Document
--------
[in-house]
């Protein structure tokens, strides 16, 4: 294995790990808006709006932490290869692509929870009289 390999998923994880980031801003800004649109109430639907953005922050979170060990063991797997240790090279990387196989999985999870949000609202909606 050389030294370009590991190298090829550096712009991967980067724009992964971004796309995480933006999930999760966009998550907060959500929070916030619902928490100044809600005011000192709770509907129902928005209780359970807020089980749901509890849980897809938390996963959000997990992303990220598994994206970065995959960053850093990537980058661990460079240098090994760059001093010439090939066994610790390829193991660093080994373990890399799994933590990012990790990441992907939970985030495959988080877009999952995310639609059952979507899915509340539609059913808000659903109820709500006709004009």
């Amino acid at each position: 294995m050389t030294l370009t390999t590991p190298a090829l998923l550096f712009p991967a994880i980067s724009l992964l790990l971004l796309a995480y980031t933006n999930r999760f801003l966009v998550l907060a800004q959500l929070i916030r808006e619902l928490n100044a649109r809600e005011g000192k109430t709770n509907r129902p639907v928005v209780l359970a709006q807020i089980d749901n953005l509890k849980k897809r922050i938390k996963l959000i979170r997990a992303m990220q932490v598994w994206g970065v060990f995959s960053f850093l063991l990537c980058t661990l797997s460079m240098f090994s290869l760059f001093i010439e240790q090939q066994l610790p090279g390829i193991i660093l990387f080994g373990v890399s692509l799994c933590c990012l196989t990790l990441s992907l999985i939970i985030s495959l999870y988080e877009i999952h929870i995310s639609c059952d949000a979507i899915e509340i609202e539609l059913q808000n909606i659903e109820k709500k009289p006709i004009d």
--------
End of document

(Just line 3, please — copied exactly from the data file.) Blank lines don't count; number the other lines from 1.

């Amino acid at each position: 294995m050389t030294l370009t390999t590991p190298a090829l998923l550096f712009p991967a994880i980067s724009l992964l790990l971004l796309a995480y980031t933006n999930r999760f801003l966009v998550l907060a800004q959500l929070i916030r808006e619902l928490n100044a649109r809600e005011g000192k109430t709770n509907r129902p639907v928005v209780l359970a709006q807020i089980d749901n953005l509890k849980k897809r922050i938390k996963l959000i979170r997990a992303m990220q932490v598994w994206g970065v060990f995959s960053f850093l063991l990537c980058t661990l797997s460079m240098f090994s290869l760059f001093i010439e240790q090939q066994l610790p090279g390829i193991i660093l990387f080994g373990v890399s692509l799994c933590c990012l196989t990790l990441s992907l999985i939970i985030s495959l999870y988080e877009i999952h929870i995310s639609c059952d949000a979507i899915e509340i609202e539609l059913q808000n909606i659903e109820k709500k009289p006709i004009d």